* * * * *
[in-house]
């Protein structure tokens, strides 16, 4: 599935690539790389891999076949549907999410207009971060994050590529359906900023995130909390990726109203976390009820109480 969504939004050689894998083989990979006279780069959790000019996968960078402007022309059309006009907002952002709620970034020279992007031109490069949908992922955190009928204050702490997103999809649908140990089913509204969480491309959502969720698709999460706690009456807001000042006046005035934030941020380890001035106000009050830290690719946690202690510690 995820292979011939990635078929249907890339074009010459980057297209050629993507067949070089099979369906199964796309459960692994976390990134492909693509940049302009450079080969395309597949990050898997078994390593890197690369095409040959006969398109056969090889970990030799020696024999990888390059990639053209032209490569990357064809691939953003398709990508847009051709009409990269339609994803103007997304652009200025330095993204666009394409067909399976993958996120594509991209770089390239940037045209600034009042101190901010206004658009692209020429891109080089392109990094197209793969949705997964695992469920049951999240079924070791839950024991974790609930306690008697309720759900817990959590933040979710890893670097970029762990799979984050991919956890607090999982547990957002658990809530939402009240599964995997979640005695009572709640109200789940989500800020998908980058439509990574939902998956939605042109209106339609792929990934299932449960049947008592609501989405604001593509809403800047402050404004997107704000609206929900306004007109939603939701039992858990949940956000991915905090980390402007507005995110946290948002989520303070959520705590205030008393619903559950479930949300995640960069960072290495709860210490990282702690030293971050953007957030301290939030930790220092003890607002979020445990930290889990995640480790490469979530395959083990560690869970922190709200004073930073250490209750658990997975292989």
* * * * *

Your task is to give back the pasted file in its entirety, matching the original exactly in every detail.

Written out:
[in-house]
């Protein structure tokens, strides 16, 4: 599935690539790389891999076949549907999410207009971060994050590529359906900023995130909390990726109203976390009820109480 969504939004050689894998083989990979006279780069959790000019996968960078402007022309059309006009907002952002709620970034020279992007031109490069949908992922955190009928204050702490997103999809649908140990089913509204969480491309959502969720698709999460706690009456807001000042006046005035934030941020380890001035106000009050830290690719946690202690510690 995820292979011939990635078929249907890339074009010459980057297209050629993507067949070089099979369906199964796309459960692994976390990134492909693509940049302009450079080969395309597949990050898997078994390593890197690369095409040959006969398109056969090889970990030799020696024999990888390059990639053209032209490569990357064809691939953003398709990508847009051709009409990269339609994803103007997304652009200025330095993204666009394409067909399976993958996120594509991209770089390239940037045209600034009042101190901010206004658009692209020429891109080089392109990094197209793969949705997964695992469920049951999240079924070791839950024991974790609930306690008697309720759900817990959590933040979710890893670097970029762990799979984050991919956890607090999982547990957002658990809530939402009240599964995997979640005695009572709640109200789940989500800020998908980058439509990574939902998956939605042109209106339609792929990934299932449960049947008592609501989405604001593509809403800047402050404004997107704000609206929900306004007109939603939701039992858990949940956000991915905090980390402007507005995110946290948002989520303070959520705590205030008393619903559950479930949300995640960069960072290495709860210490990282702690030293971050953007957030301290939030930790220092003890607002979020445990930290889990995640480790490469979530395959083990560690869970922190709200004073930073250490209750658990997975292989």